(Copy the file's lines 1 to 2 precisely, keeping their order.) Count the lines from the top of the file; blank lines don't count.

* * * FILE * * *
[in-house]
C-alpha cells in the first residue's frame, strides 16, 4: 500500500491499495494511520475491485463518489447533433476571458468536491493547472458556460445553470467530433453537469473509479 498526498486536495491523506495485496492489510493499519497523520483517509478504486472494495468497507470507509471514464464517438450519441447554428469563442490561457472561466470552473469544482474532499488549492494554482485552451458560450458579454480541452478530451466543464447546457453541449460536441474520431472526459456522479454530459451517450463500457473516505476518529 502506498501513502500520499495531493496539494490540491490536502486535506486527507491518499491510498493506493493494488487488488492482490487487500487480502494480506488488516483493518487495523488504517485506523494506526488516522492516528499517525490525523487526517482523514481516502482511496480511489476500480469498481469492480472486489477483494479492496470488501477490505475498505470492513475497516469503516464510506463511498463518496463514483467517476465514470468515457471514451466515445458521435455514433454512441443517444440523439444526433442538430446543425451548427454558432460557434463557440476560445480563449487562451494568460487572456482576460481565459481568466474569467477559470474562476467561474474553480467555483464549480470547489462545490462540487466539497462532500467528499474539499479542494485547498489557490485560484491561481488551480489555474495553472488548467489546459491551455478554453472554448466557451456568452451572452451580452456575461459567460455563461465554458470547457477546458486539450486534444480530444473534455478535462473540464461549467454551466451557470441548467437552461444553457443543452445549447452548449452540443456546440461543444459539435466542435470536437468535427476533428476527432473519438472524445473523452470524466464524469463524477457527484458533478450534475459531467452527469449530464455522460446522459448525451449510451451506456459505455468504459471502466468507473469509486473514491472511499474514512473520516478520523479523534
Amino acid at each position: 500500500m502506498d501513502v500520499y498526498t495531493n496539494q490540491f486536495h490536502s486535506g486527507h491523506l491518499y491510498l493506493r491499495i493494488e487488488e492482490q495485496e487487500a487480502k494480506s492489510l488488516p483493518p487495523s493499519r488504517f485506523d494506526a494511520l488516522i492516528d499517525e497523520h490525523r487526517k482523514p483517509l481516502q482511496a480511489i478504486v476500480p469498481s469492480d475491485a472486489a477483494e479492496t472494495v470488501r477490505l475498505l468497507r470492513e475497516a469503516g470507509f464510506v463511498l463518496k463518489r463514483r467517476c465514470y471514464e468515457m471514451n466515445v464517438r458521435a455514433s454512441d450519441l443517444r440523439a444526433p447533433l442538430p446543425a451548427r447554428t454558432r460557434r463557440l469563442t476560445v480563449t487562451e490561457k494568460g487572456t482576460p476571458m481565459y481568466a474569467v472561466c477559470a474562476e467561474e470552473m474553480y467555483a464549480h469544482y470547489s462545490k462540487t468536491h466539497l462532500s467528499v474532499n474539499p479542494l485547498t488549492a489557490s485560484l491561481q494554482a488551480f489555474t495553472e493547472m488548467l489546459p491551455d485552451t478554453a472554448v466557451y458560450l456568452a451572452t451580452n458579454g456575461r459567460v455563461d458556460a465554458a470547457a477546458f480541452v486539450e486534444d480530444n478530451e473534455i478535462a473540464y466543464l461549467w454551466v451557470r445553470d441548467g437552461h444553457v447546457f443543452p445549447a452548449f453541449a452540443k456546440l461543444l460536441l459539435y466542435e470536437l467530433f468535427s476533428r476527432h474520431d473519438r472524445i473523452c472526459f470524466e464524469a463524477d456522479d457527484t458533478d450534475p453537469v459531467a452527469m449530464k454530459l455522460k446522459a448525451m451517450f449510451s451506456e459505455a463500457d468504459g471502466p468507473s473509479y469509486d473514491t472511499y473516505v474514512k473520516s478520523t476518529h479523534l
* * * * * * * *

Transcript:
[in-house]
C-alpha cells in the first residue's frame, strides 16, 4: 500500500491499495494511520475491485463518489447533433476571458468536491493547472458556460445553470467530433453537469473509479 498526498486536495491523506495485496492489510493499519497523520483517509478504486472494495468497507470507509471514464464517438450519441447554428469563442490561457472561466470552473469544482474532499488549492494554482485552451458560450458579454480541452478530451466543464447546457453541449460536441474520431472526459456522479454530459451517450463500457473516505476518529 502506498501513502500520499495531493496539494490540491490536502486535506486527507491518499491510498493506493493494488487488488492482490487487500487480502494480506488488516483493518487495523488504517485506523494506526488516522492516528499517525490525523487526517482523514481516502482511496480511489476500480469498481469492480472486489477483494479492496470488501477490505475498505470492513475497516469503516464510506463511498463518496463514483467517476465514470468515457471514451466515445458521435455514433454512441443517444440523439444526433442538430446543425451548427454558432460557434463557440476560445480563449487562451494568460487572456482576460481565459481568466474569467477559470474562476467561474474553480467555483464549480470547489462545490462540487466539497462532500467528499474539499479542494485547498489557490485560484491561481488551480489555474495553472488548467489546459491551455478554453472554448466557451456568452451572452451580452456575461459567460455563461465554458470547457477546458486539450486534444480530444473534455478535462473540464461549467454551466451557470441548467437552461444553457443543452445549447452548449452540443456546440461543444459539435466542435470536437468535427476533428476527432473519438472524445473523452470524466464524469463524477457527484458533478450534475459531467452527469449530464455522460446522459448525451449510451451506456459505455468504459471502466468507473469509486473514491472511499474514512473520516478520523479523534